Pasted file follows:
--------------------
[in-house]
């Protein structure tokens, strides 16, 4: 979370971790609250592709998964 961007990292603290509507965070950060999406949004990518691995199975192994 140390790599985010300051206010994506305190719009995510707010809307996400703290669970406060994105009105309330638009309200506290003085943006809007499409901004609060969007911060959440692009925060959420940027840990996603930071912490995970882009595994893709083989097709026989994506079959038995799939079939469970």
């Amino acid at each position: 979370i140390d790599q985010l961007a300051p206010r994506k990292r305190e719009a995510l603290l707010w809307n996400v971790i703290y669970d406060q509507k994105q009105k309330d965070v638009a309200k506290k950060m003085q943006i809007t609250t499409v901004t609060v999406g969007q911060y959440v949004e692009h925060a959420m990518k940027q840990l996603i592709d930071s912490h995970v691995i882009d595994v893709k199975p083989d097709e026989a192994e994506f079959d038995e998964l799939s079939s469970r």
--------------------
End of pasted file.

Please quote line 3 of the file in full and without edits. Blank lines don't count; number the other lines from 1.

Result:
């Amino acid at each position: 979370i140390d790599q985010l961007a300051p206010r994506k990292r305190e719009a995510l603290l707010w809307n996400v971790i703290y669970d406060q509507k994105q009105k309330d965070v638009a309200k506290k950060m003085q943006i809007t609250t499409v901004t609060v999406g969007q911060y959440v949004e692009h925060a959420m990518k940027q840990l996603i592709d930071s912490h995970v691995i882009d595994v893709k199975p083989d097709e026989a192994e994506f079959d038995e998964l799939s079939s469970r």